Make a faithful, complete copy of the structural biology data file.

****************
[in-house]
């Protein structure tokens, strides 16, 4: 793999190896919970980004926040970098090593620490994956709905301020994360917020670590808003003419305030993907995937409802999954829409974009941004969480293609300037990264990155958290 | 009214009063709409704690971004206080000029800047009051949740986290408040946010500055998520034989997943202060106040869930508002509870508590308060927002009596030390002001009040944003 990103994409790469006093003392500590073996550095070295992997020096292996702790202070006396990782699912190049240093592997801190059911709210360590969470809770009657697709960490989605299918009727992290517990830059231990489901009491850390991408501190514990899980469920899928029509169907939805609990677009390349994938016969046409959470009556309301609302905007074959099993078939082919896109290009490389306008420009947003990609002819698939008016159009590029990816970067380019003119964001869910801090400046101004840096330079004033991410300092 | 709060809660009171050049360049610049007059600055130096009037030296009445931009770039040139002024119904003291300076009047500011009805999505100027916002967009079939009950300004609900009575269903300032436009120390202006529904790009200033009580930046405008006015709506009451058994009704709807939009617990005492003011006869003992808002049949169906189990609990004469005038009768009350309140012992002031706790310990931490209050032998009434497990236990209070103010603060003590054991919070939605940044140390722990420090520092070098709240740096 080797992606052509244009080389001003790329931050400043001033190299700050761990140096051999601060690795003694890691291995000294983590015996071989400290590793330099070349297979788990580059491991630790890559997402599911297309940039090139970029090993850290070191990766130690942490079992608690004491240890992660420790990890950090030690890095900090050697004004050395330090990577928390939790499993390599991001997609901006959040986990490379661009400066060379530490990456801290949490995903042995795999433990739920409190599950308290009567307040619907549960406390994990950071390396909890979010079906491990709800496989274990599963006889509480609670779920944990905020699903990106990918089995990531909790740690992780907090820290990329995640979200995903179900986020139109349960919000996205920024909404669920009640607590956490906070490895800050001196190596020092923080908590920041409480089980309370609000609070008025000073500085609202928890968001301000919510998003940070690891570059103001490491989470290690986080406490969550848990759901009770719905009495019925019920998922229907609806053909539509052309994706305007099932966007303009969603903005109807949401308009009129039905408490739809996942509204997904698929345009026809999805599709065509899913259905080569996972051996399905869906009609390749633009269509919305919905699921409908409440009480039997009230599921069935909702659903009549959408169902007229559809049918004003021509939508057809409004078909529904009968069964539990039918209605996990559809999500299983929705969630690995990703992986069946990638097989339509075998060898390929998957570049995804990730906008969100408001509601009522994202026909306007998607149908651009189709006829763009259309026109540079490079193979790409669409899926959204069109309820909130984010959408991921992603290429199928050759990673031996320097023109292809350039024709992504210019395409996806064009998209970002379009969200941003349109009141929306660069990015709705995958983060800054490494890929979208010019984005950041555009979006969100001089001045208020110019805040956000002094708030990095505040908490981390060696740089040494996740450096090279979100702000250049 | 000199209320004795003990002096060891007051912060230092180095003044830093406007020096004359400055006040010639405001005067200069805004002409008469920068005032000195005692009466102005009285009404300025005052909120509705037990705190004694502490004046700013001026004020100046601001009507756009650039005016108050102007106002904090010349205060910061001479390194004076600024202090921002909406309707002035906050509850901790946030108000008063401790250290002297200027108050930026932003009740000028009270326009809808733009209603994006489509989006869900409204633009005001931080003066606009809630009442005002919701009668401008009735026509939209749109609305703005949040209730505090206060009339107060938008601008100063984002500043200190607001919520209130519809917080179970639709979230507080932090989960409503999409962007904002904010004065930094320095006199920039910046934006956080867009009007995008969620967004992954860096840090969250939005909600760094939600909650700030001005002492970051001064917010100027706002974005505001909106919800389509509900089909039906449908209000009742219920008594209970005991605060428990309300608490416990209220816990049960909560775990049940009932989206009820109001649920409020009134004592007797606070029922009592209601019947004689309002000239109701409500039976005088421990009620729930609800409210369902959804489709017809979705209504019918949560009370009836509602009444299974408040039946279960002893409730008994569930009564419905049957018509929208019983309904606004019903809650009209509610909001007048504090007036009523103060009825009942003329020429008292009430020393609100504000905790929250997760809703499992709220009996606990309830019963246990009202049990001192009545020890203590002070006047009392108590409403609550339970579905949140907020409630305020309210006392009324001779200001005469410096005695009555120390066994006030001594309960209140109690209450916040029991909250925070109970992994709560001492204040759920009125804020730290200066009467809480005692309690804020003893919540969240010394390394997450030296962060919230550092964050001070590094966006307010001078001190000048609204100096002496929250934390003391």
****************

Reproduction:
[in-house]
């Protein structure tokens, strides 16, 4: 793999190896919970980004926040970098090593620490994956709905301020994360917020670590808003003419305030993907995937409802999954829409974009941004969480293609300037990264990155958290 | 009214009063709409704690971004206080000029800047009051949740986290408040946010500055998520034989997943202060106040869930508002509870508590308060927002009596030390002001009040944003 990103994409790469006093003392500590073996550095070295992997020096292996702790202070006396990782699912190049240093592997801190059911709210360590969470809770009657697709960490989605299918009727992290517990830059231990489901009491850390991408501190514990899980469920899928029509169907939805609990677009390349994938016969046409959470009556309301609302905007074959099993078939082919896109290009490389306008420009947003990609002819698939008016159009590029990816970067380019003119964001869910801090400046101004840096330079004033991410300092 | 709060809660009171050049360049610049007059600055130096009037030296009445931009770039040139002024119904003291300076009047500011009805999505100027916002967009079939009950300004609900009575269903300032436009120390202006529904790009200033009580930046405008006015709506009451058994009704709807939009617990005492003011006869003992808002049949169906189990609990004469005038009768009350309140012992002031706790310990931490209050032998009434497990236990209070103010603060003590054991919070939605940044140390722990420090520092070098709240740096 080797992606052509244009080389001003790329931050400043001033190299700050761990140096051999601060690795003694890691291995000294983590015996071989400290590793330099070349297979788990580059491991630790890559997402599911297309940039090139970029090993850290070191990766130690942490079992608690004491240890992660420790990890950090030690890095900090050697004004050395330090990577928390939790499993390599991001997609901006959040986990490379661009400066060379530490990456801290949490995903042995795999433990739920409190599950308290009567307040619907549960406390994990950071390396909890979010079906491990709800496989274990599963006889509480609670779920944990905020699903990106990918089995990531909790740690992780907090820290990329995640979200995903179900986020139109349960919000996205920024909404669920009640607590956490906070490895800050001196190596020092923080908590920041409480089980309370609000609070008025000073500085609202928890968001301000919510998003940070690891570059103001490491989470290690986080406490969550848990759901009770719905009495019925019920998922229907609806053909539509052309994706305007099932966007303009969603903005109807949401308009009129039905408490739809996942509204997904698929345009026809999805599709065509899913259905080569996972051996399905869906009609390749633009269509919305919905699921409908409440009480039997009230599921069935909702659903009549959408169902007229559809049918004003021509939508057809409004078909529904009968069964539990039918209605996990559809999500299983929705969630690995990703992986069946990638097989339509075998060898390929998957570049995804990730906008969100408001509601009522994202026909306007998607149908651009189709006829763009259309026109540079490079193979790409669409899926959204069109309820909130984010959408991921992603290429199928050759990673031996320097023109292809350039024709992504210019395409996806064009998209970002379009969200941003349109009141929306660069990015709705995958983060800054490494890929979208010019984005950041555009979006969100001089001045208020110019805040956000002094708030990095505040908490981390060696740089040494996740450096090279979100702000250049 | 000199209320004795003990002096060891007051912060230092180095003044830093406007020096004359400055006040010639405001005067200069805004002409008469920068005032000195005692009466102005009285009404300025005052909120509705037990705190004694502490004046700013001026004020100046601001009507756009650039005016108050102007106002904090010349205060910061001479390194004076600024202090921002909406309707002035906050509850901790946030108000008063401790250290002297200027108050930026932003009740000028009270326009809808733009209603994006489509989006869900409204633009005001931080003066606009809630009442005002919701009668401008009735026509939209749109609305703005949040209730505090206060009339107060938008601008100063984002500043200190607001919520209130519809917080179970639709979230507080932090989960409503999409962007904002904010004065930094320095006199920039910046934006956080867009009007995008969620967004992954860096840090969250939005909600760094939600909650700030001005002492970051001064917010100027706002974005505001909106919800389509509900089909039906449908209000009742219920008594209970005991605060428990309300608490416990209220816990049960909560775990049940009932989206009820109001649920409020009134004592007797606070029922009592209601019947004689309002000239109701409500039976005088421990009620729930609800409210369902959804489709017809979705209504019918949560009370009836509602009444299974408040039946279960002893409730008994569930009564419905049957018509929208019983309904606004019903809650009209509610909001007048504090007036009523103060009825009942003329020429008292009430020393609100504000905790929250997760809703499992709220009996606990309830019963246990009202049990001192009545020890203590002070006047009392108590409403609550339970579905949140907020409630305020309210006392009324001779200001005469410096005695009555120390066994006030001594309960209140109690209450916040029991909250925070109970992994709560001492204040759920009125804020730290200066009467809480005692309690804020003893919540969240010394390394997450030296962060919230550092964050001070590094966006307010001078001190000048609204100096002496929250934390003391």